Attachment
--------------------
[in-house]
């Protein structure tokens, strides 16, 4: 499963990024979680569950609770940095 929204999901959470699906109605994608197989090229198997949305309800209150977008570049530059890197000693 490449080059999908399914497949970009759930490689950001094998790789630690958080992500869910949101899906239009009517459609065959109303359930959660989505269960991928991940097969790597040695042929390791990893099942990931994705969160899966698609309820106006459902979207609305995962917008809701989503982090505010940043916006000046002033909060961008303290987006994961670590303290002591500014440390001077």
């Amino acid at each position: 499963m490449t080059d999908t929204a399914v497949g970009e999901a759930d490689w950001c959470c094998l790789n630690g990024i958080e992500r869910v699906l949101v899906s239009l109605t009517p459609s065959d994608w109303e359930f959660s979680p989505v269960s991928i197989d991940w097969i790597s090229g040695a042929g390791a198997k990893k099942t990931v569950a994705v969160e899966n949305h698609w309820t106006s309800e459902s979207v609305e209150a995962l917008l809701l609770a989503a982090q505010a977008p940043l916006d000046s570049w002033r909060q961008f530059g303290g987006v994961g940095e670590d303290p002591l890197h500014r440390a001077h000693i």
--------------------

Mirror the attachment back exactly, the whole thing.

[in-house]
């Protein structure tokens, strides 16, 4: 499963990024979680569950609770940095 929204999901959470699906109605994608197989090229198997949305309800209150977008570049530059890197000693 490449080059999908399914497949970009759930490689950001094998790789630690958080992500869910949101899906239009009517459609065959109303359930959660989505269960991928991940097969790597040695042929390791990893099942990931994705969160899966698609309820106006459902979207609305995962917008809701989503982090505010940043916006000046002033909060961008303290987006994961670590303290002591500014440390001077």
């Amino acid at each position: 499963m490449t080059d999908t929204a399914v497949g970009e999901a759930d490689w950001c959470c094998l790789n630690g990024i958080e992500r869910v699906l949101v899906s239009l109605t009517p459609s065959d994608w109303e359930f959660s979680p989505v269960s991928i197989d991940w097969i790597s090229g040695a042929g390791a198997k990893k099942t990931v569950a994705v969160e899966n949305h698609w309820t106006s309800e459902s979207v609305e209150a995962l917008l809701l609770a989503a982090q505010a977008p940043l916006d000046s570049w002033r909060q961008f530059g303290g987006v994961g940095e670590d303290p002591l890197h500014r440390a001077h000693i």